One wonders why the obvious questions are so rarely considered. If the Church's agenda on abortion is "political" in an objectionable sense, why is it not political in an objectionable sense to promote the Church's agenda on capital punishment, which she opposes but the vast majority of Americans favor? Why are we not supposed to wait for consensus before trying to have the death penalty abolished, even though SCOTUS has upheld its constitutionality? Or, why should Catholics have followed the Vatican in opposing the invasion of Iraq, but not in trying to outlaw abortion? Why should we oppose "domestic violence" against women (such violence against men is never mentioned) but not violence against the most innocent and vulnerable human persons of all: those in the womb of women who are their mothers? The only answer to such questions I can think of is painfully obvious: "pro-choice," liberal Catholics are convinced that the Church is right on issues where her position coincides with that of the political Left, but are not convinced the Church is right on issues where it does not.
That's what makes their charge against the Right of "playing politics" so hypocritical. Politics is exactly what they are engaged in: so much so, that they evaluate and apply the Church's social teachings selectively in terms of a set of values deriving from an essentially secular agenda. Of course the Catholic Right is sometimes guilty of that too. Beyond the death penalty and other violence-related issues, the Church has consistently taught that, in countries that can provide it, basic health care should be treated as a right rather than as a commodity. Many American Catholic conservatives reject that position, but I can find no Catholic defense for doing so. A Catholic can reasonably oppose government-administered health care as inefficient and iniquitous; but that's a question of means, not ends. Surely there are other, better means of ensuring that nobody has to go without a necessity of life just because they cannot pay for it. But for the most part, the hypocrisies of the Catholic Right at least have a basis in Catholic teaching itself.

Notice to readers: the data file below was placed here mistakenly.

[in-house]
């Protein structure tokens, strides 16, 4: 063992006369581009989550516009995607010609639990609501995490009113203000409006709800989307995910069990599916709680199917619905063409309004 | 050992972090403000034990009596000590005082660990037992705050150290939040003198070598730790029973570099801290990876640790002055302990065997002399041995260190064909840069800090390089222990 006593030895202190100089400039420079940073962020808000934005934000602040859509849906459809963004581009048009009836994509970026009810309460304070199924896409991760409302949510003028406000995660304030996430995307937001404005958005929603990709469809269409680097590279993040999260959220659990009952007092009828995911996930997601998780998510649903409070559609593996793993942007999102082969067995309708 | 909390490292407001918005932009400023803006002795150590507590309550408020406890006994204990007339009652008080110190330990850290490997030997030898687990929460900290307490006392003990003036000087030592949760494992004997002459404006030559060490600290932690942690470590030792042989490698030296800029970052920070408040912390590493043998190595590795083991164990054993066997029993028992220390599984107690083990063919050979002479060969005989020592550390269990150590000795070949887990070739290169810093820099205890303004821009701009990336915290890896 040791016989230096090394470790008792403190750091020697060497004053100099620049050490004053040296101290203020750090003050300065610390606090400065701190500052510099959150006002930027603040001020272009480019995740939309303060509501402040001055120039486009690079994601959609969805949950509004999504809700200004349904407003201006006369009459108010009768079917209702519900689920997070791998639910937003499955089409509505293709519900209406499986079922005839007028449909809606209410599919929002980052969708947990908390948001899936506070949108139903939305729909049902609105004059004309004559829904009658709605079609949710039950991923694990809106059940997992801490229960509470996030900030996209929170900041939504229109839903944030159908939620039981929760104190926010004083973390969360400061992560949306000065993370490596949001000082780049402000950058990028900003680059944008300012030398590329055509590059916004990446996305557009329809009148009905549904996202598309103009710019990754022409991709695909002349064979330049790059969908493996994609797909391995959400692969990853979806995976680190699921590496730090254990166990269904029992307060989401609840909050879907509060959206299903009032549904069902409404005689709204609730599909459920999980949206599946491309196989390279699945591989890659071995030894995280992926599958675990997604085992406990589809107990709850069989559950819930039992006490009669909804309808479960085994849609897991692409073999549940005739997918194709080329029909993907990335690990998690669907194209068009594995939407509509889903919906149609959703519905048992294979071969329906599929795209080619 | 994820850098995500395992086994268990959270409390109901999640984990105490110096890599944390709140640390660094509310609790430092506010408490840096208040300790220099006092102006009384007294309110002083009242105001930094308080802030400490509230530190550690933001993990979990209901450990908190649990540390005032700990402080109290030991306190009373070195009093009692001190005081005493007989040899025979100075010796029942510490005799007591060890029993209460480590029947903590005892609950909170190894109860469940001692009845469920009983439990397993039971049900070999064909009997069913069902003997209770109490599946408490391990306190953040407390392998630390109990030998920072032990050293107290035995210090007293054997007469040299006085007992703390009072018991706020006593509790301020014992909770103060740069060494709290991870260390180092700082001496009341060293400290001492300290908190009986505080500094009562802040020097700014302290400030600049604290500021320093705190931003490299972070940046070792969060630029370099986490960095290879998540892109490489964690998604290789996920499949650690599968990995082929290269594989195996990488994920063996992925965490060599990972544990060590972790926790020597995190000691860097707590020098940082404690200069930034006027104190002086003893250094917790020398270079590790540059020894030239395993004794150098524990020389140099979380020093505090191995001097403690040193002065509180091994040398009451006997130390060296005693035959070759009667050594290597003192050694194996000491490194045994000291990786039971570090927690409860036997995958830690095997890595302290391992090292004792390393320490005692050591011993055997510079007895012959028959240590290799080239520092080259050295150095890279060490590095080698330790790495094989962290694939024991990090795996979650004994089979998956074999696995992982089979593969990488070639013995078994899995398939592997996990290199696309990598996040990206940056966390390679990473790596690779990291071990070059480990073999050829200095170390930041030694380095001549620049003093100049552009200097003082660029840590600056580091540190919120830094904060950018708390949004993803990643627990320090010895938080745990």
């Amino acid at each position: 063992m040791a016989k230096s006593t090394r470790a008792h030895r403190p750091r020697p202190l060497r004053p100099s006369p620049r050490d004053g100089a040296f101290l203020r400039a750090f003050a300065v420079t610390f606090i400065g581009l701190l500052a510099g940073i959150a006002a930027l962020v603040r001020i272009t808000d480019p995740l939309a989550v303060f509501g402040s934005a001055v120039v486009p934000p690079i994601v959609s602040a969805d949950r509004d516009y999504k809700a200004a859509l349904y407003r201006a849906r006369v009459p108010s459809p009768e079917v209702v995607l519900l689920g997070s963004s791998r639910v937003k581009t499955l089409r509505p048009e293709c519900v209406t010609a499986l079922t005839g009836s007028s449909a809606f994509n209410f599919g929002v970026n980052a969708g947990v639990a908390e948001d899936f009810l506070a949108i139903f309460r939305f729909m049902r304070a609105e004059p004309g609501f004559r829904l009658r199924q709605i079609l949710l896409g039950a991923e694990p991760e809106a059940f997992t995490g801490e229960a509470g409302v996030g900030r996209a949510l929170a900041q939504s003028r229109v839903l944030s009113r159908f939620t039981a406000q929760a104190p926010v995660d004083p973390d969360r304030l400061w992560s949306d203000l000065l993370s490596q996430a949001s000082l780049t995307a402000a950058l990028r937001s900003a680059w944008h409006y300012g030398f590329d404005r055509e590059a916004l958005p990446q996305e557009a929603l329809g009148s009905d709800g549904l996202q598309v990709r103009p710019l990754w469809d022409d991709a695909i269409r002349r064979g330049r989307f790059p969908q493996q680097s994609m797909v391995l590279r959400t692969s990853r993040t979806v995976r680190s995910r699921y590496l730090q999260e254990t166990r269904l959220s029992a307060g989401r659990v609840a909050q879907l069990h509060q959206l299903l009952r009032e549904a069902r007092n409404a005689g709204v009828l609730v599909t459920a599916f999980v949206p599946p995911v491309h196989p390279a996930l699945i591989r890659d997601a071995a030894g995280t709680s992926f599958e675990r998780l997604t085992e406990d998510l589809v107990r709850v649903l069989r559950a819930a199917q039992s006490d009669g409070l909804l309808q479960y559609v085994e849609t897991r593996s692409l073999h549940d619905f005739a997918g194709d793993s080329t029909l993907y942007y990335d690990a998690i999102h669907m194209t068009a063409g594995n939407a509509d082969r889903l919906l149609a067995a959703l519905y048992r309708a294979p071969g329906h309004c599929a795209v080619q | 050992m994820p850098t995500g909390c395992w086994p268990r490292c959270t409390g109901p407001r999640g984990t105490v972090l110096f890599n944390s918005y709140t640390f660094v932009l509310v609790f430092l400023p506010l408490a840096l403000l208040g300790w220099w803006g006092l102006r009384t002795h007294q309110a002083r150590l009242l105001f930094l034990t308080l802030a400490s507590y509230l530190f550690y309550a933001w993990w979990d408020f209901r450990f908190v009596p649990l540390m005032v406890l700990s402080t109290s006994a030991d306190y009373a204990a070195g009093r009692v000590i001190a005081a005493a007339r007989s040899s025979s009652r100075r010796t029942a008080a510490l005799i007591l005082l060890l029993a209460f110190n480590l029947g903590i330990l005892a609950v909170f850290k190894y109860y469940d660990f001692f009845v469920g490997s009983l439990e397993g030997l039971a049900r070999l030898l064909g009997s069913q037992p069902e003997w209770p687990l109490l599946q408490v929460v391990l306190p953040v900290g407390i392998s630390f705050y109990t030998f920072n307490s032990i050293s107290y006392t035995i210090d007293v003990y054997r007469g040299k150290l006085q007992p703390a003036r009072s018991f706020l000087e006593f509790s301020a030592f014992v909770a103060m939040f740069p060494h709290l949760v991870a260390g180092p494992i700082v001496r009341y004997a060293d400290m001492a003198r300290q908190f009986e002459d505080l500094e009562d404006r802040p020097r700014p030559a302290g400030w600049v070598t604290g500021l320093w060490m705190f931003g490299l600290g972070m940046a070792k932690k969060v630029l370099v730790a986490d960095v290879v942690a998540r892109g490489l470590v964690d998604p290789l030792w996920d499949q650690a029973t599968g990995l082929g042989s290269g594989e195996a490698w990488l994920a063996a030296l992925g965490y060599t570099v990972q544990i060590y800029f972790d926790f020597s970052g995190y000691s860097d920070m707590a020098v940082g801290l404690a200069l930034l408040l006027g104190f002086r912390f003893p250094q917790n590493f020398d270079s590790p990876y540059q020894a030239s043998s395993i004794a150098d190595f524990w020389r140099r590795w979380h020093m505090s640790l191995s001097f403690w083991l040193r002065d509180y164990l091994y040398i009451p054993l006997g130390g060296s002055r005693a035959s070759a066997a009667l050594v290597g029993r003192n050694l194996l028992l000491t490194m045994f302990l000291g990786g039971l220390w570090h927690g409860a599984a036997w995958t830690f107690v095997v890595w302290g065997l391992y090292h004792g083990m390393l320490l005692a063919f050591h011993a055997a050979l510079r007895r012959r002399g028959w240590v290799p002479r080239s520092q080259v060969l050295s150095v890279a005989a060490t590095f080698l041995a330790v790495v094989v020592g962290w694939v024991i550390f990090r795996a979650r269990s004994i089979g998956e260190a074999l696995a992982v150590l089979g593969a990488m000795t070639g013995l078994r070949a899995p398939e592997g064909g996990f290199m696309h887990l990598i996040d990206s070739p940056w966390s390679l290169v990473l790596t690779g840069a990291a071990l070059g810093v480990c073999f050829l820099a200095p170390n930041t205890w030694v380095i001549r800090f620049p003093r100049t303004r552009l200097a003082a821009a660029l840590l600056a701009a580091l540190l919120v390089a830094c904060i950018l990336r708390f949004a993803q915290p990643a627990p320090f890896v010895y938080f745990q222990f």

The Church, including the present pope, has clearly distinguished between actions of a sort that are intrinsically evil, such as abortion and euthanasia, and acts which are merely wrong for the most part, such as war or capital punishment. It is therefore quite self-consistent, logically speaking, to oppose keeping the former legal but sometimes to support the latter. Of course, it is possible to be wrong about when the latter meet the conditions necessary for justifying them. And sometimes, being wrong in that sort of way can and ought to be attributed to political motives. But error of that sort is empirical: people who support this-or-that war, or capital punishment under such-and-such conditions, are sometimes wrong about the facts, perhaps because they find it convenient to delude themselves about the facts. But they needn't be and typically are not wrong about the principles of Catholic teaching. On the other hand, there is simply no credible way to claim that wanting to keep abortion and related evils legal is consistent with Catholic teaching. So there is no credible way for the Catholic Left to claim that they are not playing politics with issues on which, citing Church teaching, they oppose American law or actions. They are inconsistent in the sort of way that only a politically motivated position can be. Accordingly, the charge that the Catholic Right is "playing politics" on abortion is—well, playing politics.
For good sense on the ND-Obama issue, see the following:
- The keynote address of Archbishop Raymond Burke, Prefect of the Apostolic Signatura in Rome, at the National Catholic Prayer Breakfast on May 8.
- The YouTube video of a talk by Fr. John Corapi, S.O.L.T. He's one of my favorite preachers.
- Joseph Bottum, editor of First Things, on "God and Obama at Notre Dame."